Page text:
Australians to still attend games
PEOPLE in Gympie’s Mary Street yesterday were in two minds about whether Australians should attend the Commonwealth Games amid safety fears.
Some thought the terror threat was too great and Australian athletes shouldn’t be travelling to India for the games.
Yesterday Gympie Mayor Ron Dyne said he had faith in the Federal Government’s experts.
“If the Commonwealth Government recommends the security is adequate then it should be,” Cr Dyne said.
He said people wouldn’t do anything if they were constantly worrying about what could happen.
Federal Member for Wide Bay Warren Truss agreed saying there were dangers and risks inherent in any travel and at any major sporing event.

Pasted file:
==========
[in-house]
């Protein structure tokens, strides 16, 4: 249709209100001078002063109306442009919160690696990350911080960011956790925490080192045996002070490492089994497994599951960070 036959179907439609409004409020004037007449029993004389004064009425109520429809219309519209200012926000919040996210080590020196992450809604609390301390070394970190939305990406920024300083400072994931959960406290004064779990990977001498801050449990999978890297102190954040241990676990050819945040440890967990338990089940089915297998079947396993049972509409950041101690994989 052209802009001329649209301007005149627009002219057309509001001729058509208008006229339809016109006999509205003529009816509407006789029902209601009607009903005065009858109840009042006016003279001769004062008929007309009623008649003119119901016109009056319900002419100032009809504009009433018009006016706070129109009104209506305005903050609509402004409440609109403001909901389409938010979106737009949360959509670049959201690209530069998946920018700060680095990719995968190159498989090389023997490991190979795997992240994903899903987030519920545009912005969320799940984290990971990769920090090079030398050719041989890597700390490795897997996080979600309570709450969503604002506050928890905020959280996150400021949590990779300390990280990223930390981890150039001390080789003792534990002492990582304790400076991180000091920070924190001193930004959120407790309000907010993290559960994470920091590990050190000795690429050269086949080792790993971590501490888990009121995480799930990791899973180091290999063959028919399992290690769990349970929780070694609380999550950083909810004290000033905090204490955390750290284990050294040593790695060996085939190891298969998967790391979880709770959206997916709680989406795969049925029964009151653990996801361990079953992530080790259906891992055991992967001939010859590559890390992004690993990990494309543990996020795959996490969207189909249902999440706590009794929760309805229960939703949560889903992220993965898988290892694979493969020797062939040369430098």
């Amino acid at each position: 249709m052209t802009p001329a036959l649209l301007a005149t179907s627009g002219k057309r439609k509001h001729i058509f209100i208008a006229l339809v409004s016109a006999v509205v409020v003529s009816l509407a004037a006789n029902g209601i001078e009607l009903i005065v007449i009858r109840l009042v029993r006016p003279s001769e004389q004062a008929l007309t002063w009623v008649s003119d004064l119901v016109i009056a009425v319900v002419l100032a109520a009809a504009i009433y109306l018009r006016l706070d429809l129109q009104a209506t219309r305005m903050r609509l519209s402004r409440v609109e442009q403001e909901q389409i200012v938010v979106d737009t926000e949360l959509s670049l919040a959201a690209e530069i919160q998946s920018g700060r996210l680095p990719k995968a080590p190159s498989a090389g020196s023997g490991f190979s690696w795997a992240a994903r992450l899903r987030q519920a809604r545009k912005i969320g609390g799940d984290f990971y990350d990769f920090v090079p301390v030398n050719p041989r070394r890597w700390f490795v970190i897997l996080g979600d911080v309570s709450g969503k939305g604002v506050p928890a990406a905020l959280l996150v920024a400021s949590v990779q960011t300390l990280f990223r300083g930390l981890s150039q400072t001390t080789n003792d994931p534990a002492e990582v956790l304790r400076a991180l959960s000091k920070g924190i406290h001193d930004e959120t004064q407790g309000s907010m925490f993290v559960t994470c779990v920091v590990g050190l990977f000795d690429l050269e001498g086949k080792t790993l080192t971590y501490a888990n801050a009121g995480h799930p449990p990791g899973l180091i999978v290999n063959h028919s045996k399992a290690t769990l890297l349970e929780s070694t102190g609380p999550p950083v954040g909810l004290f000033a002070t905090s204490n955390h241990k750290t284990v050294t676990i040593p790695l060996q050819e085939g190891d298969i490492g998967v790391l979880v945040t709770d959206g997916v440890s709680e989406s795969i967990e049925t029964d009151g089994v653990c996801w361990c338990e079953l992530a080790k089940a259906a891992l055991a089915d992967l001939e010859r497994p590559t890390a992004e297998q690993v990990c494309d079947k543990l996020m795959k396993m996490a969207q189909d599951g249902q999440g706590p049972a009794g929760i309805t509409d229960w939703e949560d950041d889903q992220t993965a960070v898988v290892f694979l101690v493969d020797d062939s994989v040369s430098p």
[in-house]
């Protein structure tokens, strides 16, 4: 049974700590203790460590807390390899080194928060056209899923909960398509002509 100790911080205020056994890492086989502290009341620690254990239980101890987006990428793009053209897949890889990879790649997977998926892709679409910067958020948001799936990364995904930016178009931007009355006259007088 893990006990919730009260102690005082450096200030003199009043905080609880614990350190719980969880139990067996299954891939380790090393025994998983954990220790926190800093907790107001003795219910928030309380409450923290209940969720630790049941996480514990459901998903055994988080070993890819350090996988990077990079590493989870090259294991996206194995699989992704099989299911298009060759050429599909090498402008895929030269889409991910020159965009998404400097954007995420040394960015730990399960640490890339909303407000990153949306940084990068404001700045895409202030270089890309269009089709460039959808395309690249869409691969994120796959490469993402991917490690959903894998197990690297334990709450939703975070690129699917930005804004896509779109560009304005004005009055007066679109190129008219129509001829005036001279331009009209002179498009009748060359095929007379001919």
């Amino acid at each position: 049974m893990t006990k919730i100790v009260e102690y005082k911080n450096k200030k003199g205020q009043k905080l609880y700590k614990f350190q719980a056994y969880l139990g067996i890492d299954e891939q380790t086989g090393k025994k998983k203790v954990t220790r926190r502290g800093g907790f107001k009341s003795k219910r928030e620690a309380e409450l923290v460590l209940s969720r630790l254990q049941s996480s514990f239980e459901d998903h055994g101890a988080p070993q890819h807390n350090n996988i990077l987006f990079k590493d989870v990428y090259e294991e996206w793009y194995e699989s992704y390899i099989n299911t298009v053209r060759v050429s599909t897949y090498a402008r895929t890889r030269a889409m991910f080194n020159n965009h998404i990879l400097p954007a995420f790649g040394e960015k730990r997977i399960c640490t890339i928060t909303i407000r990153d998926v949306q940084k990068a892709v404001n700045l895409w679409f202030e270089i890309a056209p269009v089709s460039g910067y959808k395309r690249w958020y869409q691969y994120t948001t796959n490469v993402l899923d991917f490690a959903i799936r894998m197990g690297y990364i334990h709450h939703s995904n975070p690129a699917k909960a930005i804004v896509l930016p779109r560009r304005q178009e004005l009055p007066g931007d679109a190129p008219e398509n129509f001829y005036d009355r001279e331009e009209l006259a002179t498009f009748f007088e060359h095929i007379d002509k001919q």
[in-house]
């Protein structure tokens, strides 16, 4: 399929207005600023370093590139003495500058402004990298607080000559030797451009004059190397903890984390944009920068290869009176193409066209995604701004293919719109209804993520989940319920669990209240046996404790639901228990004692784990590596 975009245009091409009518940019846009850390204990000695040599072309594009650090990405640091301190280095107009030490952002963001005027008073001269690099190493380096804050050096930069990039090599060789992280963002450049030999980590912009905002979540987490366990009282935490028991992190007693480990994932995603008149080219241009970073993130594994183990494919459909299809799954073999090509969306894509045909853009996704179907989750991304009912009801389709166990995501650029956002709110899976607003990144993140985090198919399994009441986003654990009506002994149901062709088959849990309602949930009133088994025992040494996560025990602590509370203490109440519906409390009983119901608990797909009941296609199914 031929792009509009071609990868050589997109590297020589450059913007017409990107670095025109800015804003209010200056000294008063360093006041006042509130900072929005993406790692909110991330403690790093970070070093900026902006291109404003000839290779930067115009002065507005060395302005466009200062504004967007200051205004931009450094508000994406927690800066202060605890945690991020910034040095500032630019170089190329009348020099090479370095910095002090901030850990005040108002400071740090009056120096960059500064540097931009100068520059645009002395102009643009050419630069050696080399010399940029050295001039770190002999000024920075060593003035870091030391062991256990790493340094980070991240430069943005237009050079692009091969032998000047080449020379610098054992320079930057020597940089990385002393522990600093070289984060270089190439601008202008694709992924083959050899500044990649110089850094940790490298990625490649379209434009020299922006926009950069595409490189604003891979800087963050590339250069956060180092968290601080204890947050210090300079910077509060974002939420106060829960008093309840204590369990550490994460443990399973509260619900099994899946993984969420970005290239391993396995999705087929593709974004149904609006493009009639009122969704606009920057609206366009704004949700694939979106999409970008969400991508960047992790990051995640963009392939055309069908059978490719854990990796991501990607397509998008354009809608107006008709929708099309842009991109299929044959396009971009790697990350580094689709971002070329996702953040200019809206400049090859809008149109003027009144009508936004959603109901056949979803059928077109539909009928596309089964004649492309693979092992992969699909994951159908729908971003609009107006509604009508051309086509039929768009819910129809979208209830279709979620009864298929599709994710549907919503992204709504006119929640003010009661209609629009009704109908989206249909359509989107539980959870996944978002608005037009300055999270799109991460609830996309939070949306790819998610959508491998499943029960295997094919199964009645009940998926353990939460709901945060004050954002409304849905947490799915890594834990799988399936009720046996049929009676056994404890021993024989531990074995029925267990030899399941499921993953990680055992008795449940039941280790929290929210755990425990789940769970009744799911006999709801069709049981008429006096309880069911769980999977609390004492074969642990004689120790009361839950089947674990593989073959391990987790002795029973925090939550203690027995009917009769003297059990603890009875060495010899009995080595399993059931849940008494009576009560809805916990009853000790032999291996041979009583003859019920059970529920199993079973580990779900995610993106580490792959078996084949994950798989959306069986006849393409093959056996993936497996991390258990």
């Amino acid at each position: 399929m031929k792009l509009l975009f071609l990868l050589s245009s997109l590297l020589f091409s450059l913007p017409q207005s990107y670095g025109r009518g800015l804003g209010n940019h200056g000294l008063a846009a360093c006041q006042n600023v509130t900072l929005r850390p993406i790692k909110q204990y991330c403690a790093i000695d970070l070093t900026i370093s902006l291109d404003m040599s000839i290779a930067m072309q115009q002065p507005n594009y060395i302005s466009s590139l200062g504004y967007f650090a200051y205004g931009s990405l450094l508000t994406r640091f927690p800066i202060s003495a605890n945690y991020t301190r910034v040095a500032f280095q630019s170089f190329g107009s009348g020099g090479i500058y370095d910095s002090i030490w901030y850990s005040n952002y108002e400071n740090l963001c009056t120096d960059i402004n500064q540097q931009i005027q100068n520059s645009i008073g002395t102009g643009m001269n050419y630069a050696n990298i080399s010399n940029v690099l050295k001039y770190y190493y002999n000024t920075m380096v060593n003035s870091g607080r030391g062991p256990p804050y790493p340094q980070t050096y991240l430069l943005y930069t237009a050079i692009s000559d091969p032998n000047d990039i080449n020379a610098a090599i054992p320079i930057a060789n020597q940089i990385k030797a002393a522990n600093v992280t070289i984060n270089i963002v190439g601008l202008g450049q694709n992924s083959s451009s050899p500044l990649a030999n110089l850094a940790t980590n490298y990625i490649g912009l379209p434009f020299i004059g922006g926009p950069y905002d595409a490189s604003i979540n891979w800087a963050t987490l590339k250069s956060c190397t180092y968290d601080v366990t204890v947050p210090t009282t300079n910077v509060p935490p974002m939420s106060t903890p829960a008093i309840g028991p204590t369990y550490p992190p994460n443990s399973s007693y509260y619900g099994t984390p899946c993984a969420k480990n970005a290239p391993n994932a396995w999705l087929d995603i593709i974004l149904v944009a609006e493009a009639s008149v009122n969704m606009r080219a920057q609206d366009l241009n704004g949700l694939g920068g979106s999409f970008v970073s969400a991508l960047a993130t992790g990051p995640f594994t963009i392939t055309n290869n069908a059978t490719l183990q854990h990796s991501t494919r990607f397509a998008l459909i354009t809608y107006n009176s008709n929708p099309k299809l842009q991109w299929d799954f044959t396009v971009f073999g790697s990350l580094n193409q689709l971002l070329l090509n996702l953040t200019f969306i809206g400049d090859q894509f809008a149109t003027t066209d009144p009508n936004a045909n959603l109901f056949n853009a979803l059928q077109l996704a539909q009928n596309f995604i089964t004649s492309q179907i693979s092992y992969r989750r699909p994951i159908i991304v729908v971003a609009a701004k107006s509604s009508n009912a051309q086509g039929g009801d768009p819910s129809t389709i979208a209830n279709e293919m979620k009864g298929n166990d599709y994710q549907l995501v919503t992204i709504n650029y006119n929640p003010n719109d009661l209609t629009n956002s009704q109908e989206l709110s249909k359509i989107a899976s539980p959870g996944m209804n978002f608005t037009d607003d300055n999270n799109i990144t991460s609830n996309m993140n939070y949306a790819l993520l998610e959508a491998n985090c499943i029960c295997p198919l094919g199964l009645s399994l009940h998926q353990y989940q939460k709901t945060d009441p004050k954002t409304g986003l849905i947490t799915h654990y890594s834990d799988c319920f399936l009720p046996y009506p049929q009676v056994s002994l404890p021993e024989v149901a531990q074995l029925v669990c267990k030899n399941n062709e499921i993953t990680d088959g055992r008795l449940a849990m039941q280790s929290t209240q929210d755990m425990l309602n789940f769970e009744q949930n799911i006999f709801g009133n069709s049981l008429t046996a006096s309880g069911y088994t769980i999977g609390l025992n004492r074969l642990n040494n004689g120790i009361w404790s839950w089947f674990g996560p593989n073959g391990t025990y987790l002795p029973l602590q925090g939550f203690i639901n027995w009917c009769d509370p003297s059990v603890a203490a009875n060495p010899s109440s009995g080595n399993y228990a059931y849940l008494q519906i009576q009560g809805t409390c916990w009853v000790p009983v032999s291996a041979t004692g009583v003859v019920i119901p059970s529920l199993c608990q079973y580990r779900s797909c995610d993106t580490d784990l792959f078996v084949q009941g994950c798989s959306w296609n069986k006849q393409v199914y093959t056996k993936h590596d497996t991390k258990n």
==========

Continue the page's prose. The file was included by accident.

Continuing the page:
“I think the athletes should go unless there is specific advice that that the danger is extreme.
“If teams were to pull out in the absence of that advice it would be a significant victory for terrorists and a major blow to the ambitions of many countries that host these events in the future,” he said.
Australia has committed to attending the games even though security concerns were raised by the Seven Network, which filmed explosives being sold from illegal shopfronts in New Delhi just weeks before the Commonwealth Games are due to begin in the Indian capital.
The news crew secretly filmed the sale of ammonium nitrate and a range of other explosives, in a report shown on its news broadcast last Monday night.
They filmed a salesman offering them a remote detonation kit, which could trigger up to 200 explosions, in a restaurant car park. The kit was built into a rolling suitcase.
Seven says it took the suitcase casing and repeatedly breezed past armed police security at the main arena for the Commonwealth Games.
Ammonium nitrate was the explosive used by in the 2002 Bali bombing and in the Oklahoma City bombing in 1995.
Security concerns surrounding the Games, starting on October 3, were heightened by a recent attack on tourists.